Understanding Evidence in a Criminal Trial
Jan. 18, 2022
When proving a defendant’s guilt, the prosecution must present sufficient evidence proving that the defendant had the intent to commit the criminal offense and establish other elements beyond a reasonable doubt. However, there are strict rules that govern the types of evidence that can be introduced in a criminal trial. While certain types of evidence are admissible in a criminal court, others are inadmissible.
If you are facing criminal charges in St. Joseph, Missouri, you must speak with a knowledgeable attorney at Johnson Law Firm to determine if you can suppress inadmissible evidence. Our experienced and results-driven criminal defense attorney understands that the key to success in defending clients against criminal charges is knowing when and how to suppress evidence in a criminal trial. We also proudly serve clients in Platte City, Savannah, and surrounding areas in Missouri and Kansas.
Types of Evidence in Criminal Cases
There are various types of evidence that are used by the prosecutor to prove the defendant’s guilt. Criminal courts recognize the following six types of evidence:
Real evidence. Any materials or items found at the crime scene and or used by the defendant when committing the alleged criminal offense are “real evidence.” The prosecutor can present the evidence during the criminal trial to prove the defendant’s guilt. Common examples of real evidence include a knife, gun, blood samples, fingerprints, and other items and physical objects.
Documentary evidence. Documentary evidence is any evidence introduced during a criminal trial in the form of documents. This type of evidence is commonly used by the prosecution and the opposing party to confirm all or a part of what the party is alleging.
Demonstrative evidence. In criminal law, demonstrative evidence is any evidence that serves as a visual aid to the arguments presented in a criminal court. During a criminal trial, the prosecution may use surveillance footage showing the commission of the crime, crime scene photos, and other visual evidence to support the facts the prosecution is trying to prove.
Testimonial evidence. As its name implies, testimonial evidence includes testimonies given by competent witnesses under oath. Testimonial evidence can come in written or oral form. Courts view testimonies as the simplest type of evidence in criminal cases.
Digital evidence. Any evidence retrieved from electronic sources or devices is “digital evidence.” Common examples of digital evidence in criminal cases include emails, phone calls, text messages, and files retrieved from laptops or computers.
Hearsay evidence. Hearsay evidence is an out-of-court statement submitted as proof in a criminal trial. Hearsay evidence is information about an out-of-court statement made by a person other than the witness during under-oath testimony. Generally speaking, hearsay evidence is inadmissible in criminal trials.
When Is Evidence Admissible in a Criminal Trial?
Not all evidence submitted by the parties in a criminal case is admitted at court. To be admissible in a criminal trial the evidence must meet the three requirements:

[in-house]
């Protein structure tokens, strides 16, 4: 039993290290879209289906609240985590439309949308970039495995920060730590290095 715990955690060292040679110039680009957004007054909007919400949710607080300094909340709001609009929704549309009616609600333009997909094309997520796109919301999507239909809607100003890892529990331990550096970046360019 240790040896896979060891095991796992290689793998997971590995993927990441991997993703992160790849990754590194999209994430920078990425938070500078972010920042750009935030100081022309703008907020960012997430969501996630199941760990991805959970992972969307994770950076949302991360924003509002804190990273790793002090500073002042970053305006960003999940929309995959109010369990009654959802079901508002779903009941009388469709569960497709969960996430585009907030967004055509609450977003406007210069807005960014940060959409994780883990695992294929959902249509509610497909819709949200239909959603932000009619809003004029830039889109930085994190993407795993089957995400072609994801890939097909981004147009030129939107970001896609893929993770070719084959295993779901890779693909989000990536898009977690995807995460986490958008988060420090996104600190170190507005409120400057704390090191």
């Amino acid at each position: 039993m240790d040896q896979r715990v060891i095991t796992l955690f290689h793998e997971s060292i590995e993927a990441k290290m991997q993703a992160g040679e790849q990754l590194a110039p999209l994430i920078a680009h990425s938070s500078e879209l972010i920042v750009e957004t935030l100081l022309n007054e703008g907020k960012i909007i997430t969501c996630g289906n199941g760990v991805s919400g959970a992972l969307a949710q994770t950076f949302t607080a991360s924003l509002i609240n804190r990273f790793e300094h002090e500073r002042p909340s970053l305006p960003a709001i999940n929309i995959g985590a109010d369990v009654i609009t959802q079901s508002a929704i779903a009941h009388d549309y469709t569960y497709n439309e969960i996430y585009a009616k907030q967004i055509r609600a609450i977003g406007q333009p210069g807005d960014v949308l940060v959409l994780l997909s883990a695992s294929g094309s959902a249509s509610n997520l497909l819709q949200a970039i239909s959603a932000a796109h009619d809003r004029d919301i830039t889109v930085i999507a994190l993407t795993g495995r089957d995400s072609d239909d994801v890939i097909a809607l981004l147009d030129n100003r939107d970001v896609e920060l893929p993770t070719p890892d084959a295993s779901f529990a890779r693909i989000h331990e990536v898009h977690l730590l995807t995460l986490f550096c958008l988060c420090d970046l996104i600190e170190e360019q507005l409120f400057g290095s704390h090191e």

Relevance. Evidence is considered “relevant” when it has some logical connection to the fact the party is trying to prove or disprove. In other words, evidence meets the requirement of relevance when it makes the argued fact more or less probable than it would be without the piece of evidence.
Material. Evidence meets the threshold of “material” when necessary for determining the outcome of the issue in question.
Competence. Evidence is competent when it has a sufficient level of reliability.
If a party attempts to introduce evidence that does not meet the requirement of relevance, material, or competence, it will not be admissible in a criminal trial.
What Happens If Evidence Is Inadmissible?
If the prosecution introduces evidence that is not relevant, material, and or competent, the defendant’s attorney can have the evidence suppressed. Inadmissible evidence cannot be used during a criminal trial to prove the defendant’s guilt. For this reason, the defendant will need the legal counsel of a skilled criminal defense attorney to determine the admissibility of evidence introduced by the prosecution against them.
Common reasons to make evidence inadmissible in a criminal trial include:
The evidence was not obtained properly
The defendant’s constitutional rights were violated when obtaining the evidence
The presented evidence is not relevant, material, or competent
The prejudicial value of the evidence is greater than its probative value
Our experienced criminal defense attorney can seek to examine weaknesses in the prosecution’s case to prepare a strong defense. Suppressing inadmissible evidence increases the defendant’s chances of securing a favorable outcome and avoiding or reducing the punishment.
How Legal Counsel Can Help
The sooner you retain legal counsel, the better. A skilled attorney can help examine the evidence introduced against you to determine the grounds to suppress the evidence. If the evidence against you is inadmissible, your attorney can prepare a motion to suppress and develop a defense strategy to secure the most favorable outcome possible.
At Johnson Law Firm, we are dedicated to helping clients navigate the criminal justice process. With a law office based in St. Joseph, Missouri, our criminal defense attorney represents clients in surrounding areas in both Missouri and Kansas, including Savannah and Platte City. Get a case review with our attorney to discuss the admissibility of evidence in your criminal case.